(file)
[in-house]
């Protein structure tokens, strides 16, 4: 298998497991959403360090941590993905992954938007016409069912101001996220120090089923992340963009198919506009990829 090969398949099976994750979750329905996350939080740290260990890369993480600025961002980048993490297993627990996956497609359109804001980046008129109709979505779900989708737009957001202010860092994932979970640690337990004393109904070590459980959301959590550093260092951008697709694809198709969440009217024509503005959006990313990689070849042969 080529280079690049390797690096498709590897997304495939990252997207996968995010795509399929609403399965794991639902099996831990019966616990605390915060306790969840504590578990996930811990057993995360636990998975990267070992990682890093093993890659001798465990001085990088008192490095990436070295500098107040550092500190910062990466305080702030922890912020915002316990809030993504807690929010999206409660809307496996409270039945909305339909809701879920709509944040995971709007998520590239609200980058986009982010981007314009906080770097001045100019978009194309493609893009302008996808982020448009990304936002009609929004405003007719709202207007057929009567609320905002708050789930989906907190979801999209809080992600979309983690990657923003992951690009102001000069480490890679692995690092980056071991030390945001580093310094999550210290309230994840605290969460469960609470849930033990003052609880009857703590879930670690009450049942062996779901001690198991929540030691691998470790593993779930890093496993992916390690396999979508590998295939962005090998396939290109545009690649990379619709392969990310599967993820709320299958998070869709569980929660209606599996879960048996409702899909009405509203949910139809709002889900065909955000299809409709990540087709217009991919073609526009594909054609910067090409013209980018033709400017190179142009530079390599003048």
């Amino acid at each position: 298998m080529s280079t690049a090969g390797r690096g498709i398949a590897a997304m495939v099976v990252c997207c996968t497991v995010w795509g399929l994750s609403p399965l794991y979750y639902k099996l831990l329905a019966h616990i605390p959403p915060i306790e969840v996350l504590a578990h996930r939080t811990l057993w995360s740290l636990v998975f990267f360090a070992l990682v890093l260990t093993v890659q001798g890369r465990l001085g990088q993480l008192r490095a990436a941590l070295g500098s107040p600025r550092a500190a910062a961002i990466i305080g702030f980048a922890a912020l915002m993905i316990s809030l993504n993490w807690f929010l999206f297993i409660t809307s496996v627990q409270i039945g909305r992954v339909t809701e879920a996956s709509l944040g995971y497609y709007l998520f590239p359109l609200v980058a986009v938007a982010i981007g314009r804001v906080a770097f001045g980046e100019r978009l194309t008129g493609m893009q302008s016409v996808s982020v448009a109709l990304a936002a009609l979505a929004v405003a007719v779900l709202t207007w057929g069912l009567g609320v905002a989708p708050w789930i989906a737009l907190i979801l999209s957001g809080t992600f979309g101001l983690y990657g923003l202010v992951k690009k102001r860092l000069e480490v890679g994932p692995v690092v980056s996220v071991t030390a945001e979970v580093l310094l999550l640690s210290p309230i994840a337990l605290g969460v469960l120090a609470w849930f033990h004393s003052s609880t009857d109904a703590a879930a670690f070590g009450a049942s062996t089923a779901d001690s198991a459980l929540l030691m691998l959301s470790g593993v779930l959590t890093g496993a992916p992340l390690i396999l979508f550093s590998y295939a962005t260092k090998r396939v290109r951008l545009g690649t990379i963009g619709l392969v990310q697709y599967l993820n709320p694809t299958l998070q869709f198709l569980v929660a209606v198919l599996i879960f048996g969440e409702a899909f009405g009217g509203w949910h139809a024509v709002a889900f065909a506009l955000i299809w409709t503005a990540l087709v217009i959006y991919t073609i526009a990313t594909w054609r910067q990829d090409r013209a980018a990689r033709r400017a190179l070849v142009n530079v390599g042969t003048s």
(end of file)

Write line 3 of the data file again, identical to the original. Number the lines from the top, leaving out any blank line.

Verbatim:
């Amino acid at each position: 298998m080529s280079t690049a090969g390797r690096g498709i398949a590897a997304m495939v099976v990252c997207c996968t497991v995010w795509g399929l994750s609403p399965l794991y979750y639902k099996l831990l329905a019966h616990i605390p959403p915060i306790e969840v996350l504590a578990h996930r939080t811990l057993w995360s740290l636990v998975f990267f360090a070992l990682v890093l260990t093993v890659q001798g890369r465990l001085g990088q993480l008192r490095a990436a941590l070295g500098s107040p600025r550092a500190a910062a961002i990466i305080g702030f980048a922890a912020l915002m993905i316990s809030l993504n993490w807690f929010l999206f297993i409660t809307s496996v627990q409270i039945g909305r992954v339909t809701e879920a996956s709509l944040g995971y497609y709007l998520f590239p359109l609200v980058a986009v938007a982010i981007g314009r804001v906080a770097f001045g980046e100019r978009l194309t008129g493609m893009q302008s016409v996808s982020v448009a109709l990304a936002a009609l979505a929004v405003a007719v779900l709202t207007w057929g069912l009567g609320v905002a989708p708050w789930i989906a737009l907190i979801l999209s957001g809080t992600f979309g101001l983690y990657g923003l202010v992951k690009k102001r860092l000069e480490v890679g994932p692995v690092v980056s996220v071991t030390a945001e979970v580093l310094l999550l640690s210290p309230i994840a337990l605290g969460v469960l120090a609470w849930f033990h004393s003052s609880t009857d109904a703590a879930a670690f070590g009450a049942s062996t089923a779901d001690s198991a459980l929540l030691m691998l959301s470790g593993v779930l959590t890093g496993a992916p992340l390690i396999l979508f550093s590998y295939a962005t260092k090998r396939v290109r951008l545009g690649t990379i963009g619709l392969v990310q697709y599967l993820n709320p694809t299958l998070q869709f198709l569980v929660a209606v198919l599996i879960f048996g969440e409702a899909f009405g009217g509203w949910h139809a024509v709002a889900f065909a506009l955000i299809w409709t503005a990540l087709v217009i959006y991919t073609i526009a990313t594909w054609r910067q990829d090409r013209a980018a990689r033709r400017a190179l070849v142009n530079v390599g042969t003048s």